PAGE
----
The team outlines a protocol for identifying vulnerable parasites by a set of key risk factors, including host specificity, parasite life cycle complexity and climatic tolerance. The next step involves identifying important unanswered questions in parasite ecology, such as how host phylogeny predicts parasite extinction, or whether parasite extinctions will be clustered in particular ecosystems. Finally, they suggest proposing how ecological disciplines may be used to identify gaps in parasite research data.

"Ultimately, our goal is for this review to act as a catalyst for further research efforts and discussions regarding the important and little-addressed topic of parasite vulnerability in the face of ," Cizauskas said.

Explore further: Common pesticides kill amphibian parasites, study finds

More information: Carrie A. Cizauskas et al. Parasite vulnerability to climate change: an evidence-based functional trait approach, Royal Society Open Science (2017). DOI: 10.1098/rsos.160535

Related Stories

Common pesticides kill amphibian parasites, study finds

April 4, 2016

The combined effects of pesticides and parasites threaten wildlife populations worldwide (e.g. amphibians, honeybees). Pesticides are predicted to exacerbate the effects of parasites on their hosts by reducing the host's ...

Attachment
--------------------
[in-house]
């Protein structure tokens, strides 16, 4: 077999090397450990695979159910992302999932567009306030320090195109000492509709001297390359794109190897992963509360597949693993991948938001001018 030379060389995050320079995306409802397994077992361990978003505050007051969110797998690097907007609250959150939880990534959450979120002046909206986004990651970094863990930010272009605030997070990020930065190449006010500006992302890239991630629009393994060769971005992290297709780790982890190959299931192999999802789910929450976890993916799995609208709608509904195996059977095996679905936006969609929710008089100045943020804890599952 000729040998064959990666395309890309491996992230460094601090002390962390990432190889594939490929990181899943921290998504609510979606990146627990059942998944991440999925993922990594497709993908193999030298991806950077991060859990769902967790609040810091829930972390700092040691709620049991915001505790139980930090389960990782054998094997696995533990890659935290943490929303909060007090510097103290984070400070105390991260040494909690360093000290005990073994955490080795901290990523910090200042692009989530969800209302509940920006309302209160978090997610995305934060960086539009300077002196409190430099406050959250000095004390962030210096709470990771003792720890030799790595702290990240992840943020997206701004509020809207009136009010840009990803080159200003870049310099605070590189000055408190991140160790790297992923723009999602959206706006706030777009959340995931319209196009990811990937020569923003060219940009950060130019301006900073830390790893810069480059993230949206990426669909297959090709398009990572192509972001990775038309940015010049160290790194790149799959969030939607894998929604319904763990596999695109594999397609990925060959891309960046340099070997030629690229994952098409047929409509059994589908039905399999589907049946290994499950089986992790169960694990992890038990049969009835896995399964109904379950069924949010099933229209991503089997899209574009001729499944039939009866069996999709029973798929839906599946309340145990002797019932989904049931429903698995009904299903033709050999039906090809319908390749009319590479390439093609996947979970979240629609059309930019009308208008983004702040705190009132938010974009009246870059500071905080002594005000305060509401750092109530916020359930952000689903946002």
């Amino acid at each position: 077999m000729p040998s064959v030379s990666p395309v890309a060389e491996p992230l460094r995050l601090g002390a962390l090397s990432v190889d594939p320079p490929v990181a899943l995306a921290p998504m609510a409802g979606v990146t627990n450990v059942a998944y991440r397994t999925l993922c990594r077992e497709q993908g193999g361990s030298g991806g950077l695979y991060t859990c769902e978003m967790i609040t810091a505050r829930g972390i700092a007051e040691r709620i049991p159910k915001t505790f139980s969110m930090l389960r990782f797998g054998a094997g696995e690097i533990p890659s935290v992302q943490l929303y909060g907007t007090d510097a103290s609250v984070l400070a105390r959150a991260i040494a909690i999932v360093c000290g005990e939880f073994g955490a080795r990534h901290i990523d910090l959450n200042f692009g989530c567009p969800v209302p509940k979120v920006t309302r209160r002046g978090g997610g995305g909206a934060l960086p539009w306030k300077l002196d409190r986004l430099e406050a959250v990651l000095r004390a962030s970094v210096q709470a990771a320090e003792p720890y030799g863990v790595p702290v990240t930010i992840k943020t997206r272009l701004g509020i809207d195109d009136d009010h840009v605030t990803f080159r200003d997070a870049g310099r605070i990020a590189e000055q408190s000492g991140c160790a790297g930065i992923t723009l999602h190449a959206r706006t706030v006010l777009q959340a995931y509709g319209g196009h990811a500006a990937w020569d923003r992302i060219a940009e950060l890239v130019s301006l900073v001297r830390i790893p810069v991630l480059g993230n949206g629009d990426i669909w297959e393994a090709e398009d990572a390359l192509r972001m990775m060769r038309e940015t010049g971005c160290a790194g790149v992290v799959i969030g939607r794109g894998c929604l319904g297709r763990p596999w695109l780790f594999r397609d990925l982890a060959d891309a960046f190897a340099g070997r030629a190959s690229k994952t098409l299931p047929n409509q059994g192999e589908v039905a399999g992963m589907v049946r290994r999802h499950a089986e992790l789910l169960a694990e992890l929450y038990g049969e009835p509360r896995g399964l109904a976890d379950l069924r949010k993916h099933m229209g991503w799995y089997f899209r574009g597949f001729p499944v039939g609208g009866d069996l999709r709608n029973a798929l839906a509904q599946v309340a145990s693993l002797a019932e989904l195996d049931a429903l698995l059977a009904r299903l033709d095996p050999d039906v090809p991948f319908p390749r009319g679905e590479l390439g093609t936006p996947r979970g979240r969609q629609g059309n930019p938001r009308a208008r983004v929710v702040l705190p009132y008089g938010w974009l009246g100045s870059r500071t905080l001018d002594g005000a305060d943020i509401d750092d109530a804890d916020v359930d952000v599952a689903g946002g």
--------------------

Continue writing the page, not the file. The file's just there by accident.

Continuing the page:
Parasites of endangered animals should be conserved

March 21, 2016

Conservation managers who try to keep members of endangered animal species parasite-free are well-intentioned but this approach is misguided, according to a new research paper co-authored by a zoologist at New Zealand's University ...

Do parasites evolve to exploit gender differences in hosts?

February 28, 2012

Some disease-causing parasites are known to favor one sex over the other in their host species, and such differences between the sexes have generally been attributed to differences in immune responses or behavior. But in ...

Recommended for you

Light-based production of drug-discovery molecules

February 18, 2019

Photoelectrochemical (PEC) cells are widely studied for the conversion of solar energy into chemical fuels. They use photocathodes and photoanodes to "split" water into hydrogen and oxygen respectively. PEC cells can work ...